To check if these retrons function, generally, as immune mechanisms, the researchers transplanted many retrons, one by one, into laboratory bacterial cells that were lacking retrons. As they suspected, in a great number of these cells they found retrons protecting the bacteria from phage infection.
How do retrons do this? Focusing back on one particular kind of retron and tracing its actions in the face of phage infection, the research team discovered that its function is to cause the infected cell to commit suicide. Cell suicide, once thought to belong solely to multicellular organisms, is a last-ditch means of aborting widespread infection—if the suicide mechanism works fast enough to kill the cell before the virus finishes making copies of itself and spreading out to other cells.
Further investigation showed that retrons do not sense the phage invasion itself, but rather keep watch on another part of the immune system known as RecBCD, which is one of the bacterium's first lines of defense. If it realizes that the phage has tampered with the cell's RecBCD, the retron activates its program through the second, linked genes to kill the infected cell and protect the rest of the colony.
"It's a clever strategy, and we found it works in a similar way to a guard mechanism employed in plant cells," says Sorek. "Just like viruses that infect plants, phages come equipped with a variety of inhibitors to block assorted parts of the cell immune response. The retron, like a guard mechanism known to exist in plants, does not need to be able to identify all possible inhibitors, just to have a handle on the functioning of one particular immune complex. Infected plant cells apply this 'abortive infection' method, killing off a small region of a leaf or root, in an effort to save the plant itself. Since most bacteria live in colonies, this same strategy can promote the survival of the group, even at the expense of individual members."
Retrons are so useful to biotechnology because they begin with a piece of RNA, which is the template for the synthesis of the DNA strand. This template in the retron sequence can be swapped out for any desired DNA sequence and used, sometimes in conjunction with another tool borrowed from the bacterial immune toolkit—CRISPR—to manipulate genes in various ways. Sorek and his team believe that within the diverse list of retrons they identified may be hiding more than a few that could provide better templates for specific gene editing needs.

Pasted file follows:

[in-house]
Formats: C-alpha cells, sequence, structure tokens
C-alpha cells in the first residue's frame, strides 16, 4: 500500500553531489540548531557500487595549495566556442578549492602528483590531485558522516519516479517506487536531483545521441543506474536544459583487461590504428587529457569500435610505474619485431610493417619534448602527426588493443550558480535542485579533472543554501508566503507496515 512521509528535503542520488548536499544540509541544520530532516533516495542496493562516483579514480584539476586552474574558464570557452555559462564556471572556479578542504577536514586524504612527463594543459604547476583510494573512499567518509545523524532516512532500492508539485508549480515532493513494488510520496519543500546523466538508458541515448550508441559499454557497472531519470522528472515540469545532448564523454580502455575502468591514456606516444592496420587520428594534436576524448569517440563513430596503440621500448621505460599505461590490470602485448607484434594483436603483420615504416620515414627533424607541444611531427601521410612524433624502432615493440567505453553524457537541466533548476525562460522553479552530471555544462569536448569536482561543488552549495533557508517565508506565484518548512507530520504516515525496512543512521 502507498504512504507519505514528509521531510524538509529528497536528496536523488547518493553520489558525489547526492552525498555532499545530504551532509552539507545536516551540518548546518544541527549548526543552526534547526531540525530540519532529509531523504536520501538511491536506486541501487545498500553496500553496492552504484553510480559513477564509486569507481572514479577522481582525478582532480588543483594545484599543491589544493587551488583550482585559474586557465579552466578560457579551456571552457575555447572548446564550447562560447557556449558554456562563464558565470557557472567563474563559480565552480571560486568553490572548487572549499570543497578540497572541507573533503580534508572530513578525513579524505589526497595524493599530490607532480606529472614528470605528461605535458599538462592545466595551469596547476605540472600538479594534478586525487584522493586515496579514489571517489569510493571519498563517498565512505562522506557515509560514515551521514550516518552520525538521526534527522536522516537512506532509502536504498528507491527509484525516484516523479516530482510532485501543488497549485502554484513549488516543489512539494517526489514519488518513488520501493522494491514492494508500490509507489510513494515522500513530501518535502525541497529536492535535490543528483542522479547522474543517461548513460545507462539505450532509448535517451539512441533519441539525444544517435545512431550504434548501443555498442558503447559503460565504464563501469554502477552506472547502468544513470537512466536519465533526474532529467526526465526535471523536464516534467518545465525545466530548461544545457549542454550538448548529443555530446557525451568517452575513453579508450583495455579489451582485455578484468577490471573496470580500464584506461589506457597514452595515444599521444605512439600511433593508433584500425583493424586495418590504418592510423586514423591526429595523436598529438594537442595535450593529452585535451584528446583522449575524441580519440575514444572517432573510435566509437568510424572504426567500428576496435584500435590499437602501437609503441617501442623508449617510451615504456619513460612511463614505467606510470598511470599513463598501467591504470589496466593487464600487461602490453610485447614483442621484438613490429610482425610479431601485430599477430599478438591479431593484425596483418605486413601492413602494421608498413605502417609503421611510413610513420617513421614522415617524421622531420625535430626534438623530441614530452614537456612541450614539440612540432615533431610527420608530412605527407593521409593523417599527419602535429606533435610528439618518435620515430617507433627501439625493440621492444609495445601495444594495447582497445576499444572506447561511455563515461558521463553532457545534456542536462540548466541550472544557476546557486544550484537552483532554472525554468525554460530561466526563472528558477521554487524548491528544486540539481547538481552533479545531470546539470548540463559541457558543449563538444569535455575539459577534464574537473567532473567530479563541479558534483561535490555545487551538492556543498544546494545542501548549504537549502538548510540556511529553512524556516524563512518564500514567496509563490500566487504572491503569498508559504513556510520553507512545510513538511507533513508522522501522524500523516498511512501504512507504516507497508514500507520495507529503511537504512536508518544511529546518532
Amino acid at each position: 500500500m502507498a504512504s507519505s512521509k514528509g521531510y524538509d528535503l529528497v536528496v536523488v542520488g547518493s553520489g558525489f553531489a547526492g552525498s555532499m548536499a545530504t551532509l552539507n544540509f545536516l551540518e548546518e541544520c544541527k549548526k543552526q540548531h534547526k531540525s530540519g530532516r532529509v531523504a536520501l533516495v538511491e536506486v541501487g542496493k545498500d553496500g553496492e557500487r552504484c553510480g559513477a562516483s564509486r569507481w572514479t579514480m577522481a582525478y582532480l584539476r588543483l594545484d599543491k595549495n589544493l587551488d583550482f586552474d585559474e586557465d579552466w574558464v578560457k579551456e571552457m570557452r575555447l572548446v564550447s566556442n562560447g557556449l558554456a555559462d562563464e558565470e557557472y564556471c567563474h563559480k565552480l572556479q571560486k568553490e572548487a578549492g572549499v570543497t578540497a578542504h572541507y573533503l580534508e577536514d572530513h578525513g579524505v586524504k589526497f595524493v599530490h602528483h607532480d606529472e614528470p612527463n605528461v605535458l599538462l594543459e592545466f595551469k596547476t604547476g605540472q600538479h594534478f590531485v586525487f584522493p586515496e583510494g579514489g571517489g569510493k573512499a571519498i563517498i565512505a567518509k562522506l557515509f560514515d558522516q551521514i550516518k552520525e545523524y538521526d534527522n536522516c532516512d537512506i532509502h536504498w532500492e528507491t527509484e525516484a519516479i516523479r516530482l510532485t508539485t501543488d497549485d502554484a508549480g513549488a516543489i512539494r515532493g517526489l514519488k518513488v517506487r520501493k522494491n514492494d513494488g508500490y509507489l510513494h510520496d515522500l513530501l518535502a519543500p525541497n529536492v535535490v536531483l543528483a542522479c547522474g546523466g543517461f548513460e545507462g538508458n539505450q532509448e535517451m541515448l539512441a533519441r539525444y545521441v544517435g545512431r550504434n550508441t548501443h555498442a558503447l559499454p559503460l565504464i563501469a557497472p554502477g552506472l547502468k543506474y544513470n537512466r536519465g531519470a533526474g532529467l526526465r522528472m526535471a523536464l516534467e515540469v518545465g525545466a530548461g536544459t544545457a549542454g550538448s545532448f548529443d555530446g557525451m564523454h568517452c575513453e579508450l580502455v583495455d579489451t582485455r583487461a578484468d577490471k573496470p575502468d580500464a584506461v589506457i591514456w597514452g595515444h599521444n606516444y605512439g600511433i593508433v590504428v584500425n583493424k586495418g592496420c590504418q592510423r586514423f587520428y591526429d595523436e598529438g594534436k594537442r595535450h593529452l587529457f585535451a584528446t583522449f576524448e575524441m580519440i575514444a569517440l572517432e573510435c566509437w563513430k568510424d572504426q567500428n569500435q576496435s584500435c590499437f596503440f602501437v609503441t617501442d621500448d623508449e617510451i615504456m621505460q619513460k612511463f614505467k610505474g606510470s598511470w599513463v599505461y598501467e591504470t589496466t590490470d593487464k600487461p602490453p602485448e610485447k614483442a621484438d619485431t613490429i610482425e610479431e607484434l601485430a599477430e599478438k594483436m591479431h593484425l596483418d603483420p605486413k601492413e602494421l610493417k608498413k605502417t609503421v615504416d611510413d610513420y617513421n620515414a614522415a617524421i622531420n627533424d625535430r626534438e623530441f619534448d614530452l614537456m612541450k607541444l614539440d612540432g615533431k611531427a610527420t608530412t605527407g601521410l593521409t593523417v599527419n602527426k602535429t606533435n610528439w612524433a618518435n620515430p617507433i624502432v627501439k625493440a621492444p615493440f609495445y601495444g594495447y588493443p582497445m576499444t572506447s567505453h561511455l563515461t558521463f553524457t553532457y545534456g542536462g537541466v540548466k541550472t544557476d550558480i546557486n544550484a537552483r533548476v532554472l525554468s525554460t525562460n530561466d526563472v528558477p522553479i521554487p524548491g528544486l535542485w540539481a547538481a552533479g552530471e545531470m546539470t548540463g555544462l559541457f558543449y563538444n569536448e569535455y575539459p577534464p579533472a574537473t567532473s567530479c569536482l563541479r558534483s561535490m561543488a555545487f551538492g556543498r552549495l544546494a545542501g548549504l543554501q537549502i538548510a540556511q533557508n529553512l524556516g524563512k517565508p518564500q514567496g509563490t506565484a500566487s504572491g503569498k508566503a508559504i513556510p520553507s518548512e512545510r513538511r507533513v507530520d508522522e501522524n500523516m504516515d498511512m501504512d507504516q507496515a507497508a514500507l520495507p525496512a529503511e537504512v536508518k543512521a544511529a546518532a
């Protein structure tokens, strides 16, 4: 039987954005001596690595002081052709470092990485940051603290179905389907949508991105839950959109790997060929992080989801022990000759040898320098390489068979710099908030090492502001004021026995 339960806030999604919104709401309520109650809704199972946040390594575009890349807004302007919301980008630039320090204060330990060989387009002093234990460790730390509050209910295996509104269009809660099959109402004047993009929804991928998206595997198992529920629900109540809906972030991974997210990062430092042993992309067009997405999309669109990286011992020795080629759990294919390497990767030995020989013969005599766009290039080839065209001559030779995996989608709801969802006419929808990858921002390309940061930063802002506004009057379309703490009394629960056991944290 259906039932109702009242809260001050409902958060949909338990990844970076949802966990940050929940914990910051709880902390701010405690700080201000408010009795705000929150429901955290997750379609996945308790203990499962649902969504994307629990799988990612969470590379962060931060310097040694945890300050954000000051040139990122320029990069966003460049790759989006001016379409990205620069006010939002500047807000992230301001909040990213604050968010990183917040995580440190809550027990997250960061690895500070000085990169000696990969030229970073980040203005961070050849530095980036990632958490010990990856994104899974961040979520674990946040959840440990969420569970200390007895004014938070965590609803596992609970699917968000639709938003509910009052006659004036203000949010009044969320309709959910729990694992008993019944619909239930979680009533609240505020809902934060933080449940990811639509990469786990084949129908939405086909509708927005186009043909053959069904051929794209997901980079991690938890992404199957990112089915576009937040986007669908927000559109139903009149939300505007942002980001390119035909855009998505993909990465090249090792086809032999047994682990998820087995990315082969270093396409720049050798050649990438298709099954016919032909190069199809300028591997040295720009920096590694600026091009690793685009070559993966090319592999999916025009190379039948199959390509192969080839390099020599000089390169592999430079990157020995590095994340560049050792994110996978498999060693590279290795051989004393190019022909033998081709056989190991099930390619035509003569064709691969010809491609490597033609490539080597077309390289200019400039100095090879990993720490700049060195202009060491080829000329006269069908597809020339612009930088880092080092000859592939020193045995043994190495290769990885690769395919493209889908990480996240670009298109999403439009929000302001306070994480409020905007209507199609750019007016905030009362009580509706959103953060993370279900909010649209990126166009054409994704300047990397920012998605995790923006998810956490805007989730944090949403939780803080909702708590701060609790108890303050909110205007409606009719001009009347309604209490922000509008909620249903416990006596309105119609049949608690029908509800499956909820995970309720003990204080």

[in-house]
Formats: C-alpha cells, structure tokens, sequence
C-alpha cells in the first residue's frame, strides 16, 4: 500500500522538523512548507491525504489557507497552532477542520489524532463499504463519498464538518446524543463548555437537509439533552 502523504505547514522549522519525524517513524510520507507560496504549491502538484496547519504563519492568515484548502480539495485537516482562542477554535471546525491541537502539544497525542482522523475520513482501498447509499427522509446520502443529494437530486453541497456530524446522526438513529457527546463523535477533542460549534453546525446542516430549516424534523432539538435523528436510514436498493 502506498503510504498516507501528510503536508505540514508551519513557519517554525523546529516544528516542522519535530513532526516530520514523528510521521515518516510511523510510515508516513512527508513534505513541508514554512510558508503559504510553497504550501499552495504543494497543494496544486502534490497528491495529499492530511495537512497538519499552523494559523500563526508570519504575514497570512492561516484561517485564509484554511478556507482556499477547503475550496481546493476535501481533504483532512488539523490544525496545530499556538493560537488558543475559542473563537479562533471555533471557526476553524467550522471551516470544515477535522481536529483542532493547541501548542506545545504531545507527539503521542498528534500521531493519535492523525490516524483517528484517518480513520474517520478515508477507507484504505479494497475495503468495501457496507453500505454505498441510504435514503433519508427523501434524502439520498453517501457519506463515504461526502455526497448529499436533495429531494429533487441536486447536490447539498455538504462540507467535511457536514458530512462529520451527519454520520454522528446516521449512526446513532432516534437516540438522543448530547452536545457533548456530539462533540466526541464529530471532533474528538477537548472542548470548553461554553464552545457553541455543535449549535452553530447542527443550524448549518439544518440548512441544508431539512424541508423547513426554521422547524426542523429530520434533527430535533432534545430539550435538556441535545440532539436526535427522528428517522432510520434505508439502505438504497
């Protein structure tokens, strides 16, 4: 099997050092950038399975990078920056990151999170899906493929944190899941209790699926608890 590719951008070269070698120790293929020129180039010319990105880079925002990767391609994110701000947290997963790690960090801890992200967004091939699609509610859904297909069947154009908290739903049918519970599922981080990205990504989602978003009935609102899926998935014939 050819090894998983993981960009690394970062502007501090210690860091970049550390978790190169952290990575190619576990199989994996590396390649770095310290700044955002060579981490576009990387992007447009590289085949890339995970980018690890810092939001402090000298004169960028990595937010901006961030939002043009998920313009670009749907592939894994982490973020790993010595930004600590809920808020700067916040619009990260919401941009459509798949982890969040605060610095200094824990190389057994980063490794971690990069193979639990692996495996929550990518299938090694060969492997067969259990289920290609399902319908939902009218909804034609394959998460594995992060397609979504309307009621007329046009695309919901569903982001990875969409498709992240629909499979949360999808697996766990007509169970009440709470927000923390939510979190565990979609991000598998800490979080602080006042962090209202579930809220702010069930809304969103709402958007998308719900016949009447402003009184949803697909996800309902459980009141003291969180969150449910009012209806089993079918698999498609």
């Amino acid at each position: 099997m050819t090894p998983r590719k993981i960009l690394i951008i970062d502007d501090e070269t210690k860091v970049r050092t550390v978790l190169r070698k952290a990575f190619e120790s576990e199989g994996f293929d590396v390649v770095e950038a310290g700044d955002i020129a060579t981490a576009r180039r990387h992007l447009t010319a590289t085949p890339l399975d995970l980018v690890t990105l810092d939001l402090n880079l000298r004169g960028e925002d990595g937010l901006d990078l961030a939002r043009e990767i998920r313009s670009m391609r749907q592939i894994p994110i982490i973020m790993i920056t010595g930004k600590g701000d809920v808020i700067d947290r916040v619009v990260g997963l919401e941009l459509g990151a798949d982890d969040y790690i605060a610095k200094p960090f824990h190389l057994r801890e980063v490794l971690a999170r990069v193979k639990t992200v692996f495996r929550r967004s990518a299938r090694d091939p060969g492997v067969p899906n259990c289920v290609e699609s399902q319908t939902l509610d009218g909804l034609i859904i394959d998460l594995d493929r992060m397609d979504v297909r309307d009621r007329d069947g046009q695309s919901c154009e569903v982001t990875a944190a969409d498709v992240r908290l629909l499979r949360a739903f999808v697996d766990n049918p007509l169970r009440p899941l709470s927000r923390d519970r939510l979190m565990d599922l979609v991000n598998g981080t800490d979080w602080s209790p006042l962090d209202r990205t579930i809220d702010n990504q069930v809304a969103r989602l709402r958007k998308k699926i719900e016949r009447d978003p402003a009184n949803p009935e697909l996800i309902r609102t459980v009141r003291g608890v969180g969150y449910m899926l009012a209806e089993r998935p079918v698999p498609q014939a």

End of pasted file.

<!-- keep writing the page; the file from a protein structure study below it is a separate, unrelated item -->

Bacteria (also known as prokaryotes ) are Earth’s most ancient organisms. They are most famously known as scourges that cause deadly diseases. However, what has been discovered recently is that bacteria are also life-giving. Large communities of bacteria live in and on higher organisms (such as you) in assemblies called microbiomes . Microbiomes are crucial for human, animal, and plant health because microbiome bacteria supply their larger hosts with vital substances. Scientists now think that multicellular life on Earth co-evolved with bacteria and that the lives of humans and bacteria are intimately intertwined.
But how can bacteria, which are 500 times smaller than a human cell, kill us, or conversely, give us life? I have spent my life wondering how these tiny critters got the ability to control the fates of outrageously bigger organisms. What scientists found is that bacteria have power in numbers and that they have sophisticated communication abilities that, earlier, were thought impossible for such small, “primitive” organisms. In this Narrative, I will try to convince you that bacteria can “talk” to each other, that they are multilingual, that they act together in coordinated groups, and that these capabilities give bacteria their awesome power.
Bacteria communicate with one another—not with words but with chemicals. Bacteria release these chemical molecules (called autoinducers) into their environment and then they use the buildup of these signaling molecules to take a census of their cell numbers. When a critical number of cells is reached, the bacteria recognize that they are in a group and they behave as a coordinated team exhibiting new behaviors.